1. Purchase used or vintage furniture.
  2. Rent furniture if you require a wider selection.
  1. Wait until your electronics truly break before replacing them.
  2. Invest in used electronics rather than brand-new ones.
  3. Encourage florists that don’t use plastic and use seasonal stems, or even better, buy plants.
  4. Create your own household cleaners (most things can be cleaned with a combination of white vinegar, baking soda and lemons).
  5. Make something for someone, invite them to a meal, or give them an experience as a gift rather than a material item.
  6. Purchase a home water filter to eliminate your need for bottled water.
  7. Make all of your bill payments via email or paperless options.
  8. Replace disposable batteries with rechargeable ones.
  1. To prevent energy waste, unplug all of your electronics when not in use.
  2. Make the switch to LED lighting.
  3. Refrain from overusing the heating and cooling systems.
  4. Opt for reusable jars for your soy wax candles.
  5. After washing your clothes, air dry them on a line rather than using a dryer.


  1. Use cloth diapers/reusable nappies; they are simple to use and better for your baby because they are free of plastic.
  2. Don’t use baby wipes; instead, make your own cleaning solution and use reusable cloths.
  3. Join a toy library or a toy rental subscription service to enjoy variety without having to buy hundreds of toys.
  4. Purchase long-lasting toys made of wood and other natural materials.
  5. Host waste-free birthday parties.


  1. Request plant-based dishes (a vegan diet is far less wasteful than one containing meat, dairy and seafood).
  2. Support chefs who advocate for local, organic agriculture.
  3. Bring your own food container and take any leftovers home.
  4. Do not deliver If possible, do takeout and bring your own container to collect, or look for eateries that provide reusable packing.
  5. Stop using single-use coffee cups and packaged drinks in favour of refillable or reusable alternatives.
  6. Stop using straws entirely.
  7. Help food banks repurpose uneaten food into meals for the hungry.
  8. Select restaurants that promote plastic-free and zero-waste initiatives.


  1. As much as you can, switch to soap bars for your shampoo, conditioner, face wash, face cream, body lotion, and body wash.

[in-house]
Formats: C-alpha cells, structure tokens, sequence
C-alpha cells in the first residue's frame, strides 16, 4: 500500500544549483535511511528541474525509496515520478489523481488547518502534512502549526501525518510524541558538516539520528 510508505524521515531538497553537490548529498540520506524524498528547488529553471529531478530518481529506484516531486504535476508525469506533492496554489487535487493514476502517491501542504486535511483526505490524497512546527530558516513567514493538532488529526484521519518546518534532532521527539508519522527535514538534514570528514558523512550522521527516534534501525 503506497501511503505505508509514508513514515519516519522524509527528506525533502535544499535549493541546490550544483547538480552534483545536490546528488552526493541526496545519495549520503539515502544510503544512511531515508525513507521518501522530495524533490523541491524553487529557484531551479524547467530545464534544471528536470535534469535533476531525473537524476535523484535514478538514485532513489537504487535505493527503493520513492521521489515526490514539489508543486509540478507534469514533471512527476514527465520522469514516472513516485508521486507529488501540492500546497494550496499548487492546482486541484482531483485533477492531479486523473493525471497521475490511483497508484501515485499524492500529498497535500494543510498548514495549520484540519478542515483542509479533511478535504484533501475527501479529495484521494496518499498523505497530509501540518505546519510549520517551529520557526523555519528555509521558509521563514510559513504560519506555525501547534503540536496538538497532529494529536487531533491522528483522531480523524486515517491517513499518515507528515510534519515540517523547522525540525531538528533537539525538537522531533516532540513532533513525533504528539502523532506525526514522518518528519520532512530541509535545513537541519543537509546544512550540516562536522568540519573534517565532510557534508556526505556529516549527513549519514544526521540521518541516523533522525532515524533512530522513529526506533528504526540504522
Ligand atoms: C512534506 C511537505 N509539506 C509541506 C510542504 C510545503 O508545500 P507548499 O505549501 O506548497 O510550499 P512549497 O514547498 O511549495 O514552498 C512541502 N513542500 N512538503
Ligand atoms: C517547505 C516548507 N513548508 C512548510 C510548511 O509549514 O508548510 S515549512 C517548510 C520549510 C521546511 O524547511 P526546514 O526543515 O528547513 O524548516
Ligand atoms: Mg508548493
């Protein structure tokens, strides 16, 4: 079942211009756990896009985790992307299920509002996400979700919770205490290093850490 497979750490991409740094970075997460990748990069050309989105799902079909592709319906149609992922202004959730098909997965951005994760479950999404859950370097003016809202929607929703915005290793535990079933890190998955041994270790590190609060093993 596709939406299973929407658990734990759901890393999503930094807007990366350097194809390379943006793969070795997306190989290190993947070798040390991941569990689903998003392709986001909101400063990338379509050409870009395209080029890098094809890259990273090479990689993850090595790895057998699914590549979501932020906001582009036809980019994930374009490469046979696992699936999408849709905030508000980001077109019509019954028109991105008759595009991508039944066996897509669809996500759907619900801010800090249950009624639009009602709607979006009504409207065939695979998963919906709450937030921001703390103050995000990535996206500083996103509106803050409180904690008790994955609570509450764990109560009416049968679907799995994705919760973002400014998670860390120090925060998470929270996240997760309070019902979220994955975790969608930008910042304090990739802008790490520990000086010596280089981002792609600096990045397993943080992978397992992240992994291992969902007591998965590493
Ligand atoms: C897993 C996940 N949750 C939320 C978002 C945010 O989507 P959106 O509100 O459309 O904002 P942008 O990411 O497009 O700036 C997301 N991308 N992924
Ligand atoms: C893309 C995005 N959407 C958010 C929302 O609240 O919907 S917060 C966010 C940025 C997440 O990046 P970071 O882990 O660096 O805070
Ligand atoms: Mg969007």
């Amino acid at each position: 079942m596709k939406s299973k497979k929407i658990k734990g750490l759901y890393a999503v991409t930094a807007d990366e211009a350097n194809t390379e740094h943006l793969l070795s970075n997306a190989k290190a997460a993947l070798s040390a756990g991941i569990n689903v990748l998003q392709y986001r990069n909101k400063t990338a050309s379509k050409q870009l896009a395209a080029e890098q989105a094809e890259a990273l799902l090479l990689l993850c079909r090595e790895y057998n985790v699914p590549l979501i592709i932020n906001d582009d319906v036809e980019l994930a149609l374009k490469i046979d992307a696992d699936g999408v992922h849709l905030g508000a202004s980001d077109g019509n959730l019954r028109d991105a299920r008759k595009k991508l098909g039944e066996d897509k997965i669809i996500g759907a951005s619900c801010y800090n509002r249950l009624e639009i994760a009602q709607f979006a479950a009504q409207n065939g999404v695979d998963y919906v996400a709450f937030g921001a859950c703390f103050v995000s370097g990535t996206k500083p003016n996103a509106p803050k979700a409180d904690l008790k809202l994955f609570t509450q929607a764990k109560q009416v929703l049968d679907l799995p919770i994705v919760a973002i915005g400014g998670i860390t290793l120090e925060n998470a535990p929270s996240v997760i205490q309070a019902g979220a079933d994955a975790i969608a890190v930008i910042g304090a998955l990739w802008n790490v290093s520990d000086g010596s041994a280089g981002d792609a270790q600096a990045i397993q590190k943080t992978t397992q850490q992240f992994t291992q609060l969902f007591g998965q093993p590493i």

2. Instead of costly creams, use pure cold-pressed oils and butters that are available without packaging (shea butter, argan oil, olive oil, coconut oil, mango butter)
  3. Make your own beauty products; it’s simple to make face masks, toothpaste, and mouthwash.
  4. If you can’t avoid them entirely, consider brands that offer refills so you can use the bottle more than once.
  5. Stop using toothpaste tubes; find an alternative made without plastic, or manufacture your own.
  1. Use less makeup; although it’s not impossible, going completely waste-free with makeup requires starting with fewer products.
  2. Use a safety razor instead (plastic-free and with replaceable metal blades).
  1. Switch to period underwear and a reusable menstrual cup (for women).
  2. To cut down on toilet paper use, install a bidet or Japanese-style toilet.
  3. Shorten your showers, please! One of the most concerning issues we face is the issue of wasted water.
  4. Use washable, reusable face rounds.
  5. Whenever it’s not in use, turn off your water heater


  1. Use as little paper as possible.
  2. Make sure there are reusable cups, cutlery, and food containers in the pantry for employees to use.
  3. Establish composting and recycling containers.
  1. When ordering takeout, try to place joint food delivery orders so that no employee orders separately.
  2. Involve enthusiastic employees in a zero waste committee to help ensure that low waste practises are implemented.
  3. Encourage Green Monday by launching a campaign in which staff eat plant-based once a week.
  1. Raise the thermostat to consume less energy.